This Article evaluates visual legal rhetoric in order to demonstrate the potential of visual-graphical devices and narrative elements for use in legal discourse. The subject of my demonstration of graphical rhetorical devices is the famous work of modern rhetoric, Reverend Dr. Martin Luther King, Jr.'s "Letter from Birmingham Jail." I will perform a rhetorical analysis of the verbal topics of invention and tropes of style in the text of the letter, and simultaneously demonstrate the use of images and visual elements in an "illustrated" form of the letter.

Part II of this Article provides an introduction and background information regarding Dr. King's letter. Part III will provide a brief background on modern legal rhetoric. In part III(A), I will discuss the communicative power of visual and graphical works as symbolic speech and communication, and how visual rhetoric is the next logical step for legal rhetoric and advocacy. In part III(B), I will discuss several lessons regarding visual rhetoric concerning pathos-based modes of persuasion to address cognitive and situational effects on decision-making. Part IV will discuss the use of visual rhetorical devices as a topic of invention and arrangement and a trope of style within contemporary legal rhetoric and modern argument theory. The discussion traces the potential of visual-graphical expressions of ideas and concepts as an effective means of communication to build knowledge and understanding of the ideas and concepts or to advocate a position. Part V presents my rhetorical analysis and demonstration of an illustrated "Letter from Birmingham Jail."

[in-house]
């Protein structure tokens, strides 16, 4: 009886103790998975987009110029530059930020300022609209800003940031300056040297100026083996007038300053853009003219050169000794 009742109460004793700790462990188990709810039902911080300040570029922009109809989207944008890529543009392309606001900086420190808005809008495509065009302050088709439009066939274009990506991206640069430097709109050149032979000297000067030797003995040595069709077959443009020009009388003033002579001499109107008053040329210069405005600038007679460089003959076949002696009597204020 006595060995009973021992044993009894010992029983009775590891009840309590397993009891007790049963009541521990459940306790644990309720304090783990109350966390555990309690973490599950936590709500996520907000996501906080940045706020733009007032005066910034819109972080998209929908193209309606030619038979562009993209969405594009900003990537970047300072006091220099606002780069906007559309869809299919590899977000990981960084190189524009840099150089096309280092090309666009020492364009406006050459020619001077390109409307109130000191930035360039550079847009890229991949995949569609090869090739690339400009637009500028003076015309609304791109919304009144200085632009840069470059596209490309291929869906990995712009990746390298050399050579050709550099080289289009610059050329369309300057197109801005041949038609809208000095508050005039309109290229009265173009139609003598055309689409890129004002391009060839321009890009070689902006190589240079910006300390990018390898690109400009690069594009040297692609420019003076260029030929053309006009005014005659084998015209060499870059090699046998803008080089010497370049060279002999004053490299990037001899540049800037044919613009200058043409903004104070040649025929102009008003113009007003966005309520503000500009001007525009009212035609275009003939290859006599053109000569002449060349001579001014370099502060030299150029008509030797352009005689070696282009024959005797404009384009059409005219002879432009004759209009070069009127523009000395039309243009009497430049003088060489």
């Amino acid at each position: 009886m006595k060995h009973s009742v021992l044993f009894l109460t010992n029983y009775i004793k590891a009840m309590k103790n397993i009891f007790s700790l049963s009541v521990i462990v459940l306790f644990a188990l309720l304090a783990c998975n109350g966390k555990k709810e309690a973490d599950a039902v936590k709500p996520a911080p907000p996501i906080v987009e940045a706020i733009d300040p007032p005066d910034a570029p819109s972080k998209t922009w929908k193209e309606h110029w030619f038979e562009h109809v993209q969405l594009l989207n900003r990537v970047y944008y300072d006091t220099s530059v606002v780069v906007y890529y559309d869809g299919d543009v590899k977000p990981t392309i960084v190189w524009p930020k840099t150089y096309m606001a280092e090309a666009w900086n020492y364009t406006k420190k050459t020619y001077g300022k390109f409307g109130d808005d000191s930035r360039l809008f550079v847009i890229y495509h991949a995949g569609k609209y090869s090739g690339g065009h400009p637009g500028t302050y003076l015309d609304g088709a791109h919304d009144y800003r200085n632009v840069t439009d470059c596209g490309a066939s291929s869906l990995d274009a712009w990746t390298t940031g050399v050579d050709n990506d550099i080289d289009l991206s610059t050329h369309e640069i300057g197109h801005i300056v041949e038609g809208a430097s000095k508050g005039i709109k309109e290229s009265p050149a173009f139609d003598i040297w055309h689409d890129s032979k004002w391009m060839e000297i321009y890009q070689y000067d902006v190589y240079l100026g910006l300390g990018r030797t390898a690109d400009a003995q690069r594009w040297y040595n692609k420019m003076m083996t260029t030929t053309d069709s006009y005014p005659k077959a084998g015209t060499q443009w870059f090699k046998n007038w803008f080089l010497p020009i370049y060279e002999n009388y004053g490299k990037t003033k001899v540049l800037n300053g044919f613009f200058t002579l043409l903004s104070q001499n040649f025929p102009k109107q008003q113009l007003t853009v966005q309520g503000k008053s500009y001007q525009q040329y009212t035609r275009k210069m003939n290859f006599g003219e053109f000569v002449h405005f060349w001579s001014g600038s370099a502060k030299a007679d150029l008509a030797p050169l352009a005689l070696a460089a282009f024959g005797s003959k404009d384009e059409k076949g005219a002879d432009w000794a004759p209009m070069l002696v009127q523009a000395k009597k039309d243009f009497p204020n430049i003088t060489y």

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Notes/Citation Information

Michael D. Murray, Visual Rhetoric: Topics of Invention and Arrangement and Tropes of Style, 21 Legal Writing 185-248 (2016).



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